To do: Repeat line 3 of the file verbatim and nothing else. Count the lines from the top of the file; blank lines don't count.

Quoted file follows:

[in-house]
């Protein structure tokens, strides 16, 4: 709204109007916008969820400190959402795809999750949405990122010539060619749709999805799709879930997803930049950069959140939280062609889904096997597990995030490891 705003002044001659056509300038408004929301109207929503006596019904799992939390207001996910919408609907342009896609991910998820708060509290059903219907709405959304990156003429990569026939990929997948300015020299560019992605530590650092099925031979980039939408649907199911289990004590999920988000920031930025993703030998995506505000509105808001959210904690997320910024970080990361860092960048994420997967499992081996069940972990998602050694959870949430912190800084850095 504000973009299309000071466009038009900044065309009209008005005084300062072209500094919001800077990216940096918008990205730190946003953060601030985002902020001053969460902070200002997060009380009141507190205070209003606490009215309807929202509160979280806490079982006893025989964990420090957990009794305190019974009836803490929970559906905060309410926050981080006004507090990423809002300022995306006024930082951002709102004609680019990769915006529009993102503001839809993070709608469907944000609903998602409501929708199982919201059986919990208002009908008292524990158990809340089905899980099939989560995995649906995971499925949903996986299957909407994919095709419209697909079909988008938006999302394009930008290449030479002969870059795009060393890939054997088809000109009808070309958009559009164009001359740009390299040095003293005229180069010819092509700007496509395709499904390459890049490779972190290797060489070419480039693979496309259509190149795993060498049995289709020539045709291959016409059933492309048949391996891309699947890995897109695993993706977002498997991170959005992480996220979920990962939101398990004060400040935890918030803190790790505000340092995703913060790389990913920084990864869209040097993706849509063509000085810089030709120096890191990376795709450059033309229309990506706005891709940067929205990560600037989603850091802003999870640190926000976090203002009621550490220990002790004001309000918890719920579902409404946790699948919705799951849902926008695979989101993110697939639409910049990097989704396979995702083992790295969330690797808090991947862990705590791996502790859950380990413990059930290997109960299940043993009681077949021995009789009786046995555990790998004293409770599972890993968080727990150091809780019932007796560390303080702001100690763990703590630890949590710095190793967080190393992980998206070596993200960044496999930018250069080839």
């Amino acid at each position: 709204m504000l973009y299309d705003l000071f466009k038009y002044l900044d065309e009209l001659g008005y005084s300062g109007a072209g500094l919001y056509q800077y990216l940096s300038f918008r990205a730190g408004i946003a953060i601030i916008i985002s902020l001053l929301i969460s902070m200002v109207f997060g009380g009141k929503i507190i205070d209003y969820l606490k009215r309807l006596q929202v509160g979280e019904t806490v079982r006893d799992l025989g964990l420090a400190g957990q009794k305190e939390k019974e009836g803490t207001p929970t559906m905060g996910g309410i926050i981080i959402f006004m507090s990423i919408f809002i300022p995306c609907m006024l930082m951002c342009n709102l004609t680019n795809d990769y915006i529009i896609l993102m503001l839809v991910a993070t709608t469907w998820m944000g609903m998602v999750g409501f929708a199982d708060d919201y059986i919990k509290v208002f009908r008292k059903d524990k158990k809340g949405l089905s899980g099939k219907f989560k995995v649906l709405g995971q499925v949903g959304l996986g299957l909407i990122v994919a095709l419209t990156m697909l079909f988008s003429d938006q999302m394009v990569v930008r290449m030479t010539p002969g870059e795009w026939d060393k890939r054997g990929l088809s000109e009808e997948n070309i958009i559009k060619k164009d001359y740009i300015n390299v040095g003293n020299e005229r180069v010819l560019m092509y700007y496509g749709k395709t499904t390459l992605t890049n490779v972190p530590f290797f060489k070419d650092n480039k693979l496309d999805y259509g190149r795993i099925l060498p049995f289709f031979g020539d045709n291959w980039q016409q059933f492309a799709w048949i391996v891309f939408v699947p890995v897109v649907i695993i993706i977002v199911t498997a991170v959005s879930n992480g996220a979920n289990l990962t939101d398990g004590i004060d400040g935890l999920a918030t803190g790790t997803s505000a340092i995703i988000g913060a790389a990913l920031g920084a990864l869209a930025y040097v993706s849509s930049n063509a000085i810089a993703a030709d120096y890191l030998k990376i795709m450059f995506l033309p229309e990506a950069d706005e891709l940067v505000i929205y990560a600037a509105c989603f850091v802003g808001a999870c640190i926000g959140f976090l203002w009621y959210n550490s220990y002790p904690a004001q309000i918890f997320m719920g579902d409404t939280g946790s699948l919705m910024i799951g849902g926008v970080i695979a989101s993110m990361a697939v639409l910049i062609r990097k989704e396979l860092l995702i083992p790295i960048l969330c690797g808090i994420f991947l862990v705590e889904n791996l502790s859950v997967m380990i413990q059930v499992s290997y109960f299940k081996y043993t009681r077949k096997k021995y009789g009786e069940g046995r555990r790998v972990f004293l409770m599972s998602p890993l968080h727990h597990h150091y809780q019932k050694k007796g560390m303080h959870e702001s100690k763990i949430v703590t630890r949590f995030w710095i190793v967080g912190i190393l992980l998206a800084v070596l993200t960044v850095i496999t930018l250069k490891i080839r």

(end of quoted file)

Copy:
């Amino acid at each position: 709204m504000l973009y299309d705003l000071f466009k038009y002044l900044d065309e009209l001659g008005y005084s300062g109007a072209g500094l919001y056509q800077y990216l940096s300038f918008r990205a730190g408004i946003a953060i601030i916008i985002s902020l001053l929301i969460s902070m200002v109207f997060g009380g009141k929503i507190i205070d209003y969820l606490k009215r309807l006596q929202v509160g979280e019904t806490v079982r006893d799992l025989g964990l420090a400190g957990q009794k305190e939390k019974e009836g803490t207001p929970t559906m905060g996910g309410i926050i981080i959402f006004m507090s990423i919408f809002i300022p995306c609907m006024l930082m951002c342009n709102l004609t680019n795809d990769y915006i529009i896609l993102m503001l839809v991910a993070t709608t469907w998820m944000g609903m998602v999750g409501f929708a199982d708060d919201y059986i919990k509290v208002f009908r008292k059903d524990k158990k809340g949405l089905s899980g099939k219907f989560k995995v649906l709405g995971q499925v949903g959304l996986g299957l909407i990122v994919a095709l419209t990156m697909l079909f988008s003429d938006q999302m394009v990569v930008r290449m030479t010539p002969g870059e795009w026939d060393k890939r054997g990929l088809s000109e009808e997948n070309i958009i559009k060619k164009d001359y740009i300015n390299v040095g003293n020299e005229r180069v010819l560019m092509y700007y496509g749709k395709t499904t390459l992605t890049n490779v972190p530590f290797f060489k070419d650092n480039k693979l496309d999805y259509g190149r795993i099925l060498p049995f289709f031979g020539d045709n291959w980039q016409q059933f492309a799709w048949i391996v891309f939408v699947p890995v897109v649907i695993i993706i977002v199911t498997a991170v959005s879930n992480g996220a979920n289990l990962t939101d398990g004590i004060d400040g935890l999920a918030t803190g790790t997803s505000a340092i995703i988000g913060a790389a990913l920031g920084a990864l869209a930025y040097v993706s849509s930049n063509a000085i810089a993703a030709d120096y890191l030998k990376i795709m450059f995506l033309p229309e990506a950069d706005e891709l940067v505000i929205y990560a600037a509105c989603f850091v802003g808001a999870c640190i926000g959140f976090l203002w009621y959210n550490s220990y002790p904690a004001q309000i918890f997320m719920g579902d409404t939280g946790s699948l919705m910024i799951g849902g926008v970080i695979a989101s993110m990361a697939v639409l910049i062609r990097k989704e396979l860092l995702i083992p790295i960048l969330c690797g808090i994420f991947l862990v705590e889904n791996l502790s859950v997967m380990i413990q059930v499992s290997y109960f299940k081996y043993t009681r077949k096997k021995y009789g009786e069940g046995r555990r790998v972990f004293l409770m599972s998602p890993l968080h727990h597990h150091y809780q019932k050694k007796g560390m303080h959870e702001s100690k763990i949430v703590t630890r949590f995030w710095i190793v967080g912190i190393l992980l998206a800084v070596l993200t960044v850095i496999t930018l250069k490891i080839r």